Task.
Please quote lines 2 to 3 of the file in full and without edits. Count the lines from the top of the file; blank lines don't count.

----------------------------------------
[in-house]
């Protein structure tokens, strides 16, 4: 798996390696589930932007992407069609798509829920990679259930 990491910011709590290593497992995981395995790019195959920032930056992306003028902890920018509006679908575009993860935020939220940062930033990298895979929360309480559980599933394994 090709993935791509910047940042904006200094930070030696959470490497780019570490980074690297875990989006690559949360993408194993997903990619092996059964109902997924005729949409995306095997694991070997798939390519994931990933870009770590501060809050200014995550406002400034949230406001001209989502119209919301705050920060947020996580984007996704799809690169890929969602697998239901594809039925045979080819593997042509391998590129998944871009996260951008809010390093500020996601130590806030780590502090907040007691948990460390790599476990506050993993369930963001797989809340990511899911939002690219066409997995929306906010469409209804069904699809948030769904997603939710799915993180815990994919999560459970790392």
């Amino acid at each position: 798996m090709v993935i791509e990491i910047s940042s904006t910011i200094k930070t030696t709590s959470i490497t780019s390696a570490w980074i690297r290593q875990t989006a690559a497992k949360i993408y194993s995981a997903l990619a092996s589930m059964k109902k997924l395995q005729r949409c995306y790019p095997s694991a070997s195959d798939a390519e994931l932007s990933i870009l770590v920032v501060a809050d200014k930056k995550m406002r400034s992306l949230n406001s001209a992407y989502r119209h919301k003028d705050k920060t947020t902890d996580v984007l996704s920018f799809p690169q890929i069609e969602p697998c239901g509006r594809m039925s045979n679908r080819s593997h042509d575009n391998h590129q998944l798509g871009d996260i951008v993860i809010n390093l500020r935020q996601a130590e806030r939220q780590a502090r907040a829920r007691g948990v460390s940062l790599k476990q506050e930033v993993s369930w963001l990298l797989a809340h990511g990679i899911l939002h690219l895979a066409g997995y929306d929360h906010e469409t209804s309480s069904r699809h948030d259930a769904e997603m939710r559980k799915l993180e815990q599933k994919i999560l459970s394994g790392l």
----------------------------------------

């Protein structure tokens, strides 16, 4: 798996390696589930932007992407069609798509829920990679259930 990491910011709590290593497992995981395995790019195959920032930056992306003028902890920018509006679908575009993860935020939220940062930033990298895979929360309480559980599933394994 090709993935791509910047940042904006200094930070030696959470490497780019570490980074690297875990989006690559949360993408194993997903990619092996059964109902997924005729949409995306095997694991070997798939390519994931990933870009770590501060809050200014995550406002400034949230406001001209989502119209919301705050920060947020996580984007996704799809690169890929969602697998239901594809039925045979080819593997042509391998590129998944871009996260951008809010390093500020996601130590806030780590502090907040007691948990460390790599476990506050993993369930963001797989809340990511899911939002690219066409997995929306906010469409209804069904699809948030769904997603939710799915993180815990994919999560459970790392």
């Amino acid at each position: 798996m090709v993935i791509e990491i910047s940042s904006t910011i200094k930070t030696t709590s959470i490497t780019s390696a570490w980074i690297r290593q875990t989006a690559a497992k949360i993408y194993s995981a997903l990619a092996s589930m059964k109902k997924l395995q005729r949409c995306y790019p095997s694991a070997s195959d798939a390519e994931l932007s990933i870009l770590v920032v501060a809050d200014k930056k995550m406002r400034s992306l949230n406001s001209a992407y989502r119209h919301k003028d705050k920060t947020t902890d996580v984007l996704s920018f799809p690169q890929i069609e969602p697998c239901g509006r594809m039925s045979n679908r080819s593997h042509d575009n391998h590129q998944l798509g871009d996260i951008v993860i809010n390093l500020r935020q996601a130590e806030r939220q780590a502090r907040a829920r007691g948990v460390s940062l790599k476990q506050e930033v993993s369930w963001l990298l797989a809340h990511g990679i899911l939002h690219l895979a066409g997995y929306d929360h906010e469409t209804s309480s069904r699809h948030d259930a769904e997603m939710r559980k799915l993180e815990q599933k994919i999560l459970s394994g790392l």